Romney: Fetus Profiteer, Pathological Liar
by, 07-03-2012 at 10:22 AM (2255 Views)
"Earlier this year, Mitt Romney nearly landed in a politically perilous controversy when the Huffington Post reported that in 1999 the GOP presidential candidate had been part of an investment group that invested $75 million in Stericycle, a medical-waste disposal firm that has been attacked by anti-abortion groups for disposing aborted fetuses collected from family planning clinics. Coming during the heat of the GOP primaries, as Romney tried to sell South Carolina Republicans on his pro-life bona fides, the revelation had the potential to damage the candidate's reputation among values voters already suspicious of his shifting position on abortion.
But Bain Capital, the private equity firm Romney founded, tamped down the controversy. The company said Romney left the firm in February 1999 to run the troubled 2002 Winter Olympics in Salt Lake City and likely had nothing to with the deal. The matter never became a campaign issue. But documents filed by Bain and Stericycle with the Securities and Exchange Commission—and obtained by Mother Jones—list Romney as an active participant in the investment. And this deal helped Stericycle, a company with a poor safety record, grow, while yielding tens of millions of dollars in profits for Romney and his partners. The documents—one of which was signed by Romney—also contradict the account of Romney's exit from Bain.
"...documents state that Romney "may be deemed to share voting and dispositive power with respect to "2,116,588 shares of common stock in Stericycle" in his capacity as sole shareholder" of the Bain entities that invested in the company. (The whole $75 million investment won Bain, Romney, and their partners 22.64 percent of the firm's stock—the largest bloc among the companies owners.) The original copy of the filing was signed by Romney.
Another SEC document filed November 30, 1999, by Stericycle also names Romney as the individual who holds "voting and dispositive power" with respect to the stock owned by Bain. If Romney had fully retired from the private equity firm he founded, why would he be the only Bain executive named as the person in control of this large amount of Stericycle stock?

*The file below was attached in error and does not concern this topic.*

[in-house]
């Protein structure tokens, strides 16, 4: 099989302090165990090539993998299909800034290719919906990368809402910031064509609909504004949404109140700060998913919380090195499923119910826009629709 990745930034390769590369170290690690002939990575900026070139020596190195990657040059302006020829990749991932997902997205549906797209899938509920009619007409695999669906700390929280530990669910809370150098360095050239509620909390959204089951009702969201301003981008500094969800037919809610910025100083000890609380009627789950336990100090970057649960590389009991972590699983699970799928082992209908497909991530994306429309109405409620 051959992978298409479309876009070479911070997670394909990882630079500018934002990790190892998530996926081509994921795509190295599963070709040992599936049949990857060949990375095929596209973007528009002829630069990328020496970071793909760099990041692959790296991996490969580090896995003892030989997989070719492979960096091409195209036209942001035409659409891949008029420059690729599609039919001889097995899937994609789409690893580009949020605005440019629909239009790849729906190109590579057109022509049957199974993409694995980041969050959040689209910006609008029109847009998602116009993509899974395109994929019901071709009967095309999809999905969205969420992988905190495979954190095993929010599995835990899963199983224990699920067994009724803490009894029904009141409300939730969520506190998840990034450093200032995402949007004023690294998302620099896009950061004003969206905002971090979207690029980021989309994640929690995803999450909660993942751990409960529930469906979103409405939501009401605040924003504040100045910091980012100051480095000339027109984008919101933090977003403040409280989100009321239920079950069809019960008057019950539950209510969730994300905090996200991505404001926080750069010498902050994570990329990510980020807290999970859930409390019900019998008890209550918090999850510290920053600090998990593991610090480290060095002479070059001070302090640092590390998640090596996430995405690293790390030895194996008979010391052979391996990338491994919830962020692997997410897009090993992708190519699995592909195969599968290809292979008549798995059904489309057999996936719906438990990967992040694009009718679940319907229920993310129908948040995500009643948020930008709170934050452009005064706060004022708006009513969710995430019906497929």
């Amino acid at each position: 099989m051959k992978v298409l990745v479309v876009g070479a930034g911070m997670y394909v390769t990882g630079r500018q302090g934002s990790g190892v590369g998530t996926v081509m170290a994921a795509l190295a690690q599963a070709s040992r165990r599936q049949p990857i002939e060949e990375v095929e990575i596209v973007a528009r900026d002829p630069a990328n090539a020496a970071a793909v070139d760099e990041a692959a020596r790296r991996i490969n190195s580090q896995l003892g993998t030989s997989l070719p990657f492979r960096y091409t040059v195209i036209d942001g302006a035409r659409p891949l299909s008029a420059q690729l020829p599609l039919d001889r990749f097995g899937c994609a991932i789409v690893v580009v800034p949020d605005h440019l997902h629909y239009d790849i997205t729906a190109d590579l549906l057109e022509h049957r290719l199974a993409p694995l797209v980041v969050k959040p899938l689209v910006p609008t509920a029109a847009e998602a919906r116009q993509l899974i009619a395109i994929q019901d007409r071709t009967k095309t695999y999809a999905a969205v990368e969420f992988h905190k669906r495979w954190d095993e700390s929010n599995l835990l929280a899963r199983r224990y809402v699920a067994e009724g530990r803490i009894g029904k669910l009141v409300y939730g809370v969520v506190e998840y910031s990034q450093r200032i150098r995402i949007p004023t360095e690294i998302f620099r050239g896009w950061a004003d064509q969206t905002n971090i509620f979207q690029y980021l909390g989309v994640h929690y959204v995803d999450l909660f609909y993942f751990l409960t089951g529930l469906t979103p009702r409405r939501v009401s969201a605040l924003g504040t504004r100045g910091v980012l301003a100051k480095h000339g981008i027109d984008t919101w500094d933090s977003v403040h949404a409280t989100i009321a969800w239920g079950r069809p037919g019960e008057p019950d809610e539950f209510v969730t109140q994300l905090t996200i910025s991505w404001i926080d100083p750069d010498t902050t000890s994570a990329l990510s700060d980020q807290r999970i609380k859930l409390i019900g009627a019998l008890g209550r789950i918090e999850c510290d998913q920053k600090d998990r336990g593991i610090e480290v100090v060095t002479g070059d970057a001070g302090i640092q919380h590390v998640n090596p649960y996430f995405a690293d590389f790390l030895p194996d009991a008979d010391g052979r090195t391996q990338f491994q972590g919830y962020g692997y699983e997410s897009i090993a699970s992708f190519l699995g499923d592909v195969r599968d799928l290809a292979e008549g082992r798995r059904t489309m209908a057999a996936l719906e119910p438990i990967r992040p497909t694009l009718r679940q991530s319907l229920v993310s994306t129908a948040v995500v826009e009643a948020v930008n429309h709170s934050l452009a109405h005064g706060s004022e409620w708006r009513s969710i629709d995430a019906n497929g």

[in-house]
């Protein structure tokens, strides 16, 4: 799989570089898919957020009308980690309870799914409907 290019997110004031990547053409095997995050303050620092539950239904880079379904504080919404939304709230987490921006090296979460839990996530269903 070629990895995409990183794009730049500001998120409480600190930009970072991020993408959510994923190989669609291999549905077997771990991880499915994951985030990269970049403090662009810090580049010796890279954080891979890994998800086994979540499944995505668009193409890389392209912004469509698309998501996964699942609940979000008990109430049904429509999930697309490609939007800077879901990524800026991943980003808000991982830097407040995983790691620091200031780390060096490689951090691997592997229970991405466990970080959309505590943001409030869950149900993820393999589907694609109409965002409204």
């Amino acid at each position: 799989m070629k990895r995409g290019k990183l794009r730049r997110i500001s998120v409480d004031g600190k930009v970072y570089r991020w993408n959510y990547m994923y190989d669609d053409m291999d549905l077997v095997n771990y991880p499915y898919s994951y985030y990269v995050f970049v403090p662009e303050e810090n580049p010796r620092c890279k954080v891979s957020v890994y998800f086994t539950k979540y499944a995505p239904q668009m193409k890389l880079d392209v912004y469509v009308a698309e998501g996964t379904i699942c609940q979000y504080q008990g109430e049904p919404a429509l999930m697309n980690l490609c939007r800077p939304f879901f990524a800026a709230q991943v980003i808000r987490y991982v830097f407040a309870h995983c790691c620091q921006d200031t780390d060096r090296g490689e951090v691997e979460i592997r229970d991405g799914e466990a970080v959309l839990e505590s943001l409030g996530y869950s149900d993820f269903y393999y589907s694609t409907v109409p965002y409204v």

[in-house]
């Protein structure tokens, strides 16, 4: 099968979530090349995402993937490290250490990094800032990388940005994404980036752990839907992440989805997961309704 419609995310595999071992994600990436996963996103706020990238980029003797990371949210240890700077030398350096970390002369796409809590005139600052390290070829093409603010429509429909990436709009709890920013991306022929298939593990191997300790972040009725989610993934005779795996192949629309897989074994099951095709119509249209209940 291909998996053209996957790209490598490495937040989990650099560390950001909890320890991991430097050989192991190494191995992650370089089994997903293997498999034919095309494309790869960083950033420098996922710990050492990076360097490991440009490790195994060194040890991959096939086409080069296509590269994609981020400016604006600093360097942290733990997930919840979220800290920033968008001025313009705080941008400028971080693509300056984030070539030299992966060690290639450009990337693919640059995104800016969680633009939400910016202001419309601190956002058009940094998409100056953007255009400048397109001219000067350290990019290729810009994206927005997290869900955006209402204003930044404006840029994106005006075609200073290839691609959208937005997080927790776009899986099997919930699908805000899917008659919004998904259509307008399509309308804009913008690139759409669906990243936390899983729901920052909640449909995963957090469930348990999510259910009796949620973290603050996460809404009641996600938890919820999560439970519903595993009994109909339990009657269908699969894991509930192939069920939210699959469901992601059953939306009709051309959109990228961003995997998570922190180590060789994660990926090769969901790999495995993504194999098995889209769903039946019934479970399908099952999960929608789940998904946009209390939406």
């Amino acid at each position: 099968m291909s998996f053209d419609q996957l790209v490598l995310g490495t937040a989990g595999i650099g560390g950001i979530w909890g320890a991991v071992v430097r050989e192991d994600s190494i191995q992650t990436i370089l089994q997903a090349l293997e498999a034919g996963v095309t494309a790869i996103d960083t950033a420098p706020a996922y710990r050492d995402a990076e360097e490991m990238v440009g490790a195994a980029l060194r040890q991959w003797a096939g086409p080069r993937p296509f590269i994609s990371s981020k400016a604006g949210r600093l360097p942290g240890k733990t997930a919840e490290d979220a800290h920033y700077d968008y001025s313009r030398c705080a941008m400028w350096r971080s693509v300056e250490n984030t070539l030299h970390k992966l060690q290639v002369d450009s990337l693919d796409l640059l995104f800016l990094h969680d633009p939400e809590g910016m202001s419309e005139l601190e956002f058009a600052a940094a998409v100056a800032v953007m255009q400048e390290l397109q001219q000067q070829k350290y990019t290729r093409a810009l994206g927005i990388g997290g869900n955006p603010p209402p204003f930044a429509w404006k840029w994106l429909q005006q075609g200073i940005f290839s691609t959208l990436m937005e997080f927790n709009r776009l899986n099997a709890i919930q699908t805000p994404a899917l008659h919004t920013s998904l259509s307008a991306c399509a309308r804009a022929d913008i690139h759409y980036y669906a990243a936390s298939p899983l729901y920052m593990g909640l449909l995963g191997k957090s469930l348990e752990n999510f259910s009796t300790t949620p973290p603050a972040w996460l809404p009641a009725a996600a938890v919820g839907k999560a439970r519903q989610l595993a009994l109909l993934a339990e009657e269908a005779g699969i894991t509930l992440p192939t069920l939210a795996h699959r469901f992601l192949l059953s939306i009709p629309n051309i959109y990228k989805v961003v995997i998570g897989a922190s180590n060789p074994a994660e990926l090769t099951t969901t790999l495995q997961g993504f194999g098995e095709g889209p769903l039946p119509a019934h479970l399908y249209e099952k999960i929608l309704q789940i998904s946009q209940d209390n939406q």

The documents—one of which was signed by Romney—also call into question the account of Romney's exit from Bain that the company and the Romney campaign have provided.
Stericycle was a lucrative investment for Romney and Bain....but the company had its woes, accumulating a troubling safety record along the way. In 1991, the Occupational Safety and Health Administration cited its Arkansas operation for 11 workplace safety violations. The facility had not provided employees with sufficient protective gear, and it had kept body parts, fetuses, and dead experimental animals in unmarked storage containers, placing workers at risk. In 1995, Stericycle was fined $3.3 million—later decreased to $800,000—by Rhode Island for knowingly exposing workers to life-threatening diseases at its medical-waste treatment facility in Woonsocket. Two years later, workers at another of its medical-waste processing plants in Morton, Washington, were exposed to tuberculosis. In 2002 and 2003—after Bain and its partners had bought their major interest in the firm—Stericycle reached settlements with the attorneys general in Arizona and Utah after it was accused of violating antitrust laws. It paid Arizona $320,000 in civil penalties and lawyers' fees, and paid Utah $580,000.
Despite the firm's regulatory run-ins, the deal worked out well for Bain. In 2001, the Bain-Madison Dearborn partnership that had invested in the company sold 40 percent of its holdings in Stericycle for about $88 million—marking a hefty profit on its original investment of $75 million. The Bain-related group sold the rest of its holdings by 2004. By that point it had earned $49.5 million. It was not until six years later that anti-abortion activists would target Stericycle for collecting medical waste at abortion clinics. This campaign has compared Stericycle to German firms that provided assistance to the Nazis during the Holocaust. A Stericycle official told Huffington Post that its abortion clinics business constitutes a "small" portion of its total operations. (Stericycle declined a request for comment from Mother Jones.)
In 1995, Stericycle was fined by Rhode Island for knowingly exposing workers to life-threatening diseases at its medical-waste treatment facility...."